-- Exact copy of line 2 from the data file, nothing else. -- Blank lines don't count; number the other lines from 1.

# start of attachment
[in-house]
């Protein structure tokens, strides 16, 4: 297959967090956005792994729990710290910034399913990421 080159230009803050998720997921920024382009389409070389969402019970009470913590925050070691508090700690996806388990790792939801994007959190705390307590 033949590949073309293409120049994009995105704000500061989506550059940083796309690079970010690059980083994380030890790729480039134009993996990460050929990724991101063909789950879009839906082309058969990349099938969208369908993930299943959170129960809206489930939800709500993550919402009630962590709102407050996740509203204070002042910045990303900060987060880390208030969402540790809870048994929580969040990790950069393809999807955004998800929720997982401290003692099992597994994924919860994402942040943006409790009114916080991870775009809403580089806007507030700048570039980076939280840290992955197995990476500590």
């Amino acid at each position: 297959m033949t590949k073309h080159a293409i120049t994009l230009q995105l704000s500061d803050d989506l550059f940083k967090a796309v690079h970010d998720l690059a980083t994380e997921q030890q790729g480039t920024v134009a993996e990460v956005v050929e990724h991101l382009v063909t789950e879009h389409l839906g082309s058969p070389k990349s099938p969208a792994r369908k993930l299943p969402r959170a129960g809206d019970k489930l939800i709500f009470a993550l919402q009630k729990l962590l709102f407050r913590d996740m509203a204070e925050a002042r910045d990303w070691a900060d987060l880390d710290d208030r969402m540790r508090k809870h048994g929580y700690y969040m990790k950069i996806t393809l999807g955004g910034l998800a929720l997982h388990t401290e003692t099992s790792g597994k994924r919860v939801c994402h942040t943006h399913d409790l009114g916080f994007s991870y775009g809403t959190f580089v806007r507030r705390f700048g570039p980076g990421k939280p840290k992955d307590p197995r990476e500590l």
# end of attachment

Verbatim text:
């Protein structure tokens, strides 16, 4: 297959967090956005792994729990710290910034399913990421 080159230009803050998720997921920024382009389409070389969402019970009470913590925050070691508090700690996806388990790792939801994007959190705390307590 033949590949073309293409120049994009995105704000500061989506550059940083796309690079970010690059980083994380030890790729480039134009993996990460050929990724991101063909789950879009839906082309058969990349099938969208369908993930299943959170129960809206489930939800709500993550919402009630962590709102407050996740509203204070002042910045990303900060987060880390208030969402540790809870048994929580969040990790950069393809999807955004998800929720997982401290003692099992597994994924919860994402942040943006409790009114916080991870775009809403580089806007507030700048570039980076939280840290992955197995990476500590």